How to Prevent These Three Cycling Back Injuries

Kevin Freedman, MD November 6th, 2018

Be Safe On Every Bike Ride With Our Back Injury Prevention Tips

There are numerous benefits to cycling outdoors as well as on a stationary bicycle. Outside of the realm of fitness, you decrease your carbon footprint when you bike to places rather than drive a car. Additionally, if you have an orthopaedic condition in your knees, cycling is a great cardiovascular exercise that puts less pressure on the knees than other exercise forms, like running. While you may consider it one of the safer sports, cyclists still experience injuries from time to time, particularly in their backs.

Your spine provides the necessary stability to ride a bike; it needs to be protected, otherwise, safe cycling won’t be possible. Below are three of the most common cycling back injuries and how you can prevent them next time you go for a ride.

Three Cycling Back Injuries And How To Avoid Them

  1. Contusions: A contusion is a bruise caused by a direct blow that crushes muscles fibers and connective tissue. A bad fall on a bicycle can lead to painful back contusions and an early end to your ride.

    Prevention: Preventing contusions means preventing falls or collisions when on a bike. To do so, make sure you adjust your seat and handles in order to ride in a comfortable position; don’t model the pros and their riding styles if that does not feel good to you. More so, be aware of your route and what kind of terrain you will be riding on. Equip yourself appropriately with a secure helmet, well-fitting clothes, and good-quality footwear.

  2. Strains: Strains vary from a stretch in the muscle or tendon to a partial or complete tear. Symptoms of strains include pain, muscle spasms, swelling, and inflammation. A back strain can occur when cyclists overexert themselves or ride in a position that puts too much pressure on the spine.

    Prevention: You may not notice back pain from cycling while you are in the midst of a ride; symptoms may arise once the ride is over. However, if you are upping the intensity of your workout, keep in mind that a back injury is slightly more likely, and so precautions should be taken. Stretch your muscles before and after cycling. Mixing up your workouts and incorporating back strengthening exercises can also aid in protecting your spine from an injury. Have your bike looked over by a professional to ensure that it is fitted properly for your body.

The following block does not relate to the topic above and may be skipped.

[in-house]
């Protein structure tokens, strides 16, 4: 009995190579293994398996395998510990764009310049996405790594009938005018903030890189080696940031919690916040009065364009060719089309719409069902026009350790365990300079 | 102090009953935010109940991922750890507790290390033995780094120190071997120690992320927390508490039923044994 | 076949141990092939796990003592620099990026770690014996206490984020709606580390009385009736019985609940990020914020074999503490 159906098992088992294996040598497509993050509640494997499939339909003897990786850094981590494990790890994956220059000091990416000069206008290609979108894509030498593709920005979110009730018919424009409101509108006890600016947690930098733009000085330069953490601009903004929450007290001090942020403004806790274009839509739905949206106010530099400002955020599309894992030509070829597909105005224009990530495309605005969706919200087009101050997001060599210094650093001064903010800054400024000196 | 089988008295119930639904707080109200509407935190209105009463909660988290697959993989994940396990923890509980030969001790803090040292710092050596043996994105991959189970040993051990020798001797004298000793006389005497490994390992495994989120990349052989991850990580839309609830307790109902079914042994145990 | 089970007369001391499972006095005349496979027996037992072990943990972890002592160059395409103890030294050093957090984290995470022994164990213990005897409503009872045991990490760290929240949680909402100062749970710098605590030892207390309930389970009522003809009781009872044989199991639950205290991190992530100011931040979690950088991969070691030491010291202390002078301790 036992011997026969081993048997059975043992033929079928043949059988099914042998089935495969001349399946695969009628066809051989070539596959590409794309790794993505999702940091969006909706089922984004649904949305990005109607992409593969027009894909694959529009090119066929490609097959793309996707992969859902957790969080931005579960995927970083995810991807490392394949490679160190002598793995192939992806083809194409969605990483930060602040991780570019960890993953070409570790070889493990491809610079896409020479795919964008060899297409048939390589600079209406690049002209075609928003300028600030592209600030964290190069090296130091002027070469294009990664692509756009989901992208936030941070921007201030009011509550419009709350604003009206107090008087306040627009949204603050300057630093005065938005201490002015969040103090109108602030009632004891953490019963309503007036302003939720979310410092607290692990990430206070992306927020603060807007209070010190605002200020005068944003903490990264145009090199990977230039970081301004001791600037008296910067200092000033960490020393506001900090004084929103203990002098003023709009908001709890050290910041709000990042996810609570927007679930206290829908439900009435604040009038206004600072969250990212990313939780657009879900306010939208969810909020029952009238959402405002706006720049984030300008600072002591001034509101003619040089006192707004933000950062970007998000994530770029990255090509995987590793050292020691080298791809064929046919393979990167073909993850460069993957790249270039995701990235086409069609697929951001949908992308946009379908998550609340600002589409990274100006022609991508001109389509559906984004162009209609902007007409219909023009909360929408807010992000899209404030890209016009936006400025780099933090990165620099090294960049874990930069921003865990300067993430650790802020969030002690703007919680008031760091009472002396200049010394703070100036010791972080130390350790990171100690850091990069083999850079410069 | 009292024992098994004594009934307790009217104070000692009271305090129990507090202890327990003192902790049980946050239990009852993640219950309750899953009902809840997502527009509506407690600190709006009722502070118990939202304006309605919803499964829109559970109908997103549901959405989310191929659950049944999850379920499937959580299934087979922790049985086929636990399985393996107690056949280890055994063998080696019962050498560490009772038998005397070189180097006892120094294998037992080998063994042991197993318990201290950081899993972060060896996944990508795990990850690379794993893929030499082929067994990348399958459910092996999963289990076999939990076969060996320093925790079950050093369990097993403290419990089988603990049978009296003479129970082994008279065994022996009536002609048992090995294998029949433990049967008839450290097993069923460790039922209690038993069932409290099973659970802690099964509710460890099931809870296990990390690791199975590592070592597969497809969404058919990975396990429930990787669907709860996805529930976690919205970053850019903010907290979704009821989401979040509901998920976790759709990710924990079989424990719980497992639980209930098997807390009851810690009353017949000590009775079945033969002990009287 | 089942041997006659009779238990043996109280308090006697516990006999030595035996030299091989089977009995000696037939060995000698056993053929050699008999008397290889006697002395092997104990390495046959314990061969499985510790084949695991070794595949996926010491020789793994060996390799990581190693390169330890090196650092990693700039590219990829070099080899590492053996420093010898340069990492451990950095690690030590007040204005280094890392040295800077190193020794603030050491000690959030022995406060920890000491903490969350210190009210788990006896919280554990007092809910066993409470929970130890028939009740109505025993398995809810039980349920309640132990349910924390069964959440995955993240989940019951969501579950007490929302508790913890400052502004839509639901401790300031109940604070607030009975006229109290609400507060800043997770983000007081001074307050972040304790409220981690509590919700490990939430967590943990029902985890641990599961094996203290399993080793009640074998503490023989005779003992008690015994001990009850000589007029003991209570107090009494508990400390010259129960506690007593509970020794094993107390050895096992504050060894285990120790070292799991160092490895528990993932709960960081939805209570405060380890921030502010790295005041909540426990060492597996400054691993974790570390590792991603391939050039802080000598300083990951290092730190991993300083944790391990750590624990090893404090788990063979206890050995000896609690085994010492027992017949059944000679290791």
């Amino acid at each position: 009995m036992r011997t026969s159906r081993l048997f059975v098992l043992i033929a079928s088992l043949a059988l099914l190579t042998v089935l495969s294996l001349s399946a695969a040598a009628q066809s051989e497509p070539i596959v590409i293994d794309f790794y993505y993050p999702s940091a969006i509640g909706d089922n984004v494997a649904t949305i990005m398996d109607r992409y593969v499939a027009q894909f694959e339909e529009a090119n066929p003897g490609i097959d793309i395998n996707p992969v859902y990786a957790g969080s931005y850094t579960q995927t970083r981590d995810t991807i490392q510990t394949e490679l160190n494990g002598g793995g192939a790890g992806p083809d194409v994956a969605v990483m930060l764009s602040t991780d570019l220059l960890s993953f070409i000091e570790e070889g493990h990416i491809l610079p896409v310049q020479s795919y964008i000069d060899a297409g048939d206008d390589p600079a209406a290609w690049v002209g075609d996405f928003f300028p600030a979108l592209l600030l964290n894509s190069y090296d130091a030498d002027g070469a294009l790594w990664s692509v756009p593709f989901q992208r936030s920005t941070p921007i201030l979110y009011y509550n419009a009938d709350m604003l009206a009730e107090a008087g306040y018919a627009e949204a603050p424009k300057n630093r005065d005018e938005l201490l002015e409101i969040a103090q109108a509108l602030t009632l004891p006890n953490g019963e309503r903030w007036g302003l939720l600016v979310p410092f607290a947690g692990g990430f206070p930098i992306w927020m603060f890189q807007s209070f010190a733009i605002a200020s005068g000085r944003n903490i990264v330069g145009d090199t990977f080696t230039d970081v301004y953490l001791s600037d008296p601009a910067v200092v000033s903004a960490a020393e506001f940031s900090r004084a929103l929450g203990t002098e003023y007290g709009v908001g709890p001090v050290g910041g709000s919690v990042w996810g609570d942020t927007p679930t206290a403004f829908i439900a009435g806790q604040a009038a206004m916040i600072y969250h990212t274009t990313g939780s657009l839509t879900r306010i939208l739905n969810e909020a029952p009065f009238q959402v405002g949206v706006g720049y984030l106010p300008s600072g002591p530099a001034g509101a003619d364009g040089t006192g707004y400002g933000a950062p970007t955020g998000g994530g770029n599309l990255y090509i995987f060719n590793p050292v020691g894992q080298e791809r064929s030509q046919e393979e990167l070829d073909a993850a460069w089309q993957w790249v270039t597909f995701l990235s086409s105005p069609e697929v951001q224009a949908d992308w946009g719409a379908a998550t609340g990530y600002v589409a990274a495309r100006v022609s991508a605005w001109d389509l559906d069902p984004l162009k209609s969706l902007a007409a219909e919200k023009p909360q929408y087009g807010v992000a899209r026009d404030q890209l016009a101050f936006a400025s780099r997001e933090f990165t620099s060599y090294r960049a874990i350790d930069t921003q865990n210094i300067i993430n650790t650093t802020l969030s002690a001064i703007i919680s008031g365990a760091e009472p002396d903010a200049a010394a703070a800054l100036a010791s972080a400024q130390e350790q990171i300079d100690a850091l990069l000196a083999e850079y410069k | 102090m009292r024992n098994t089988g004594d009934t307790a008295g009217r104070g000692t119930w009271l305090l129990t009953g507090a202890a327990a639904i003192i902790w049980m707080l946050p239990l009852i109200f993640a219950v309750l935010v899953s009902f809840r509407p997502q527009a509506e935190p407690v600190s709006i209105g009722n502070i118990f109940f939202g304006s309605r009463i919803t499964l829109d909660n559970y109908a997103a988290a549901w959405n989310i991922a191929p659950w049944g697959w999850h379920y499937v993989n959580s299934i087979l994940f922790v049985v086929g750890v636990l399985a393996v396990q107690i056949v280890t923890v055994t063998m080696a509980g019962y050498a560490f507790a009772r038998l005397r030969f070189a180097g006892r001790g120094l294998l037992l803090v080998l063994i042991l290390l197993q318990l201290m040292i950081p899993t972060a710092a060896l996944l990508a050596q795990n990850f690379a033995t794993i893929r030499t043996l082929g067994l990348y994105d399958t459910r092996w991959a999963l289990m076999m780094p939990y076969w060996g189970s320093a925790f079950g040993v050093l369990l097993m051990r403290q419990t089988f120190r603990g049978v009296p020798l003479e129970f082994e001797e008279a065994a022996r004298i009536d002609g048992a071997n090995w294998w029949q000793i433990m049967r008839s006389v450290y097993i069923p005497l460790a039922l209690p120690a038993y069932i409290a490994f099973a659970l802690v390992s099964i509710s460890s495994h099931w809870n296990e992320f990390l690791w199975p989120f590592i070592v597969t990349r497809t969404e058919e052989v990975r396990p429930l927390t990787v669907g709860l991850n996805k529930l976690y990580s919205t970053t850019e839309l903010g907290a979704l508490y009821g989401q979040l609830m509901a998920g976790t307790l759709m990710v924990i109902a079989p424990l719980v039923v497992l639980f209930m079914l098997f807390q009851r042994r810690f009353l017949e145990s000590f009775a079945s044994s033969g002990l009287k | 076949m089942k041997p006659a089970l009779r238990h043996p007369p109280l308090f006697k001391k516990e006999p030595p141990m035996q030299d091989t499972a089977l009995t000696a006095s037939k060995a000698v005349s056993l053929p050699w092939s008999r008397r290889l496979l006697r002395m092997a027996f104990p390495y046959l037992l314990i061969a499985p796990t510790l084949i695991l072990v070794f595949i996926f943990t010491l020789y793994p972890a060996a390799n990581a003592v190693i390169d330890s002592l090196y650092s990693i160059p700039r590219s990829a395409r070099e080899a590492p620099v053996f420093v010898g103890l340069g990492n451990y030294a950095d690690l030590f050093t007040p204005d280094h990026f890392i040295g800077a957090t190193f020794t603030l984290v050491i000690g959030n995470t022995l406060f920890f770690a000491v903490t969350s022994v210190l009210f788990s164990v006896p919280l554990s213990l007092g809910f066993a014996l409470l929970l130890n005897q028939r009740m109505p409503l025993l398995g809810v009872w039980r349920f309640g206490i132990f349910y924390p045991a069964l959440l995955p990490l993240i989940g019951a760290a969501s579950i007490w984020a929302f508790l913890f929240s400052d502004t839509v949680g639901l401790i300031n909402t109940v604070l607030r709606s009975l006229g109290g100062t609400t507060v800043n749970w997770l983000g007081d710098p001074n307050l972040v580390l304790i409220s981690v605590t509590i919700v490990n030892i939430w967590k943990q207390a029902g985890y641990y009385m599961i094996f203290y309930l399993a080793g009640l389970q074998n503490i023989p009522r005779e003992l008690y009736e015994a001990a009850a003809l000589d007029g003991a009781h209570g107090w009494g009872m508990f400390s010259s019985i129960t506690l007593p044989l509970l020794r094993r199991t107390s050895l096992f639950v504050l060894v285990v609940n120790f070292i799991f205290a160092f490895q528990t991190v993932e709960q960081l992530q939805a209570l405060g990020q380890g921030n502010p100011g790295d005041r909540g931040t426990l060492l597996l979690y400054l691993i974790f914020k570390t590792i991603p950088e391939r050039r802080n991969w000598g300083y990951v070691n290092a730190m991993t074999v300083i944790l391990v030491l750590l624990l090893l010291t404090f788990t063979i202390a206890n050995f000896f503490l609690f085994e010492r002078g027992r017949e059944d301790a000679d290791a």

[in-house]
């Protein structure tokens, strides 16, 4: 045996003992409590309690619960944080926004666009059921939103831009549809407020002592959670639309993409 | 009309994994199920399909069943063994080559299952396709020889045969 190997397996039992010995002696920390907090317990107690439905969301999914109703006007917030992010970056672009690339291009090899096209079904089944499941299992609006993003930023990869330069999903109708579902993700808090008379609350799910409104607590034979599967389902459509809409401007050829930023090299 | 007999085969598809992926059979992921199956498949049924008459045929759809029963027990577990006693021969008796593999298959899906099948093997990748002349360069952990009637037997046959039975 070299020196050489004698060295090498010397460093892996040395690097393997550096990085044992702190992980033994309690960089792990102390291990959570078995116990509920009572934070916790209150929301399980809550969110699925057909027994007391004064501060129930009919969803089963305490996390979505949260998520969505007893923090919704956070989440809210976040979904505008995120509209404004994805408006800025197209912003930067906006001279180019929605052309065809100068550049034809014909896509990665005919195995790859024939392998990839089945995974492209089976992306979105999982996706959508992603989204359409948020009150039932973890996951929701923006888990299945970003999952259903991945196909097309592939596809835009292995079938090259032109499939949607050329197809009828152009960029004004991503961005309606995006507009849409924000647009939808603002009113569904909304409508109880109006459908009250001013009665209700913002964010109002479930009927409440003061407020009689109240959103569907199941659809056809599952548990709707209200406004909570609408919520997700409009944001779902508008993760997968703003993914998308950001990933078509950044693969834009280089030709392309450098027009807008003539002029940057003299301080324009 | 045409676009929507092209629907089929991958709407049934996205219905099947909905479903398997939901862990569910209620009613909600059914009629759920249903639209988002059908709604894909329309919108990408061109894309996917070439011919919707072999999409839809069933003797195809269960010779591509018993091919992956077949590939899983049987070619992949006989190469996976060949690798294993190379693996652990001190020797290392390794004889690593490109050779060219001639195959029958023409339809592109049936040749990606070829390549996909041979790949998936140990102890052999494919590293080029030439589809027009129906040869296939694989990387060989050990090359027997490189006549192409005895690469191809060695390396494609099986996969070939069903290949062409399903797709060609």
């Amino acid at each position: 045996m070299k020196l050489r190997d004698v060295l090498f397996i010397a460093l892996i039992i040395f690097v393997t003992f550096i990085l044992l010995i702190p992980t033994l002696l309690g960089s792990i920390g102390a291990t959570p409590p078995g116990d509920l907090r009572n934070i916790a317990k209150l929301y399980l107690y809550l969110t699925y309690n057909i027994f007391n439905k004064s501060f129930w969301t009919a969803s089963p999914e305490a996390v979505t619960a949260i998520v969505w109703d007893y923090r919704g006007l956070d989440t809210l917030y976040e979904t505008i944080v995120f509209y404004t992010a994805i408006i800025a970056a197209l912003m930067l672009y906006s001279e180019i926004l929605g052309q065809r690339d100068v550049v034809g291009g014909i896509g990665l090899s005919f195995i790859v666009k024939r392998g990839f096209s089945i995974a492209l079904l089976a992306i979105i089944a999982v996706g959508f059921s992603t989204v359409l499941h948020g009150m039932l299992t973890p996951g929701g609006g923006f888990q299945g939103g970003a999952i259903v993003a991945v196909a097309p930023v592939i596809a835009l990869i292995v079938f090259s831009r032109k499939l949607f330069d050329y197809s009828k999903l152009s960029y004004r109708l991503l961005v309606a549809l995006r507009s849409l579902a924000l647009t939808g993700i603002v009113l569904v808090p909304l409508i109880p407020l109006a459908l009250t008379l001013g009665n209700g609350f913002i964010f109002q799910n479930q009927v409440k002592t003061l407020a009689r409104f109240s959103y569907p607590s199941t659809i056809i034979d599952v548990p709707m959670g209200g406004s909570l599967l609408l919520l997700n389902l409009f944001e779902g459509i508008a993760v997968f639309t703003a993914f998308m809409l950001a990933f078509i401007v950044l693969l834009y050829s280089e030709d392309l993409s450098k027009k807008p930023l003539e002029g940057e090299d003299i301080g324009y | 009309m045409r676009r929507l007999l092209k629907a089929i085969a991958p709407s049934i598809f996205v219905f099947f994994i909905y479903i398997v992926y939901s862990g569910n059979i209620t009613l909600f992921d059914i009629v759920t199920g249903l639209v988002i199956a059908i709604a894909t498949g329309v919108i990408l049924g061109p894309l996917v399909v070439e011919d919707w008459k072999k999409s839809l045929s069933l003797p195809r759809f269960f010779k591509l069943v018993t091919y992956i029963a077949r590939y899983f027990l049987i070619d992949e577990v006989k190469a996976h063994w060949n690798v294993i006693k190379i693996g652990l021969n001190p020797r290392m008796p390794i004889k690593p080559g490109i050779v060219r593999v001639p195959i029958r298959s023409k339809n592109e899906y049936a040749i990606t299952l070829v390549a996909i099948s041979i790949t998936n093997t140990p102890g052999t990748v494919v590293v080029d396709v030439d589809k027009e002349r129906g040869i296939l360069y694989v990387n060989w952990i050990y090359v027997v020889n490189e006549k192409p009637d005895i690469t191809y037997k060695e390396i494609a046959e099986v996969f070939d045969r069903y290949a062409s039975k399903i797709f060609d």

3. Sprains: While similar to strains, a sprain is a stretch or tear in a ligament. Sprains are classified by their intensity: a stretch in and some damage to the ligament, a partial tear, and a complete tear. A back sprain may also happen due to overexertion and improper technique when riding.

    Prevention: The prevention methods for sprains are similar to those for strains. Stretching and doing a variety of exercises for your back is recommended. Pace yourself and take breaks when your body needs rest. Most importantly, do not cycle through back pain; if it is a tear in a muscle or ligament, continuing the activity that caused a sprain in the first will only make it worse.

The physicians at Rothman Orthopaedic Institute certainly do not want the thought of these cycling back injuries to keep you from using a stationary bike, competing in a race, or taking your bike out of a casual ride. Cycling is an excellent form of exercise, and knowing how to avoid harm can definitely keep you safe. Rothman Orthopaedic Institute is available to provide additional information on cycling back injuries.

The back specialists at Rothman Orthopaedic Institute encourage you to check out our ebook focused on preventing cycling back injuries and managing back pain. If you have further questions, or you have back pain from cycling and require treatment, please visit us here or contact us at 1-800-321-9999.

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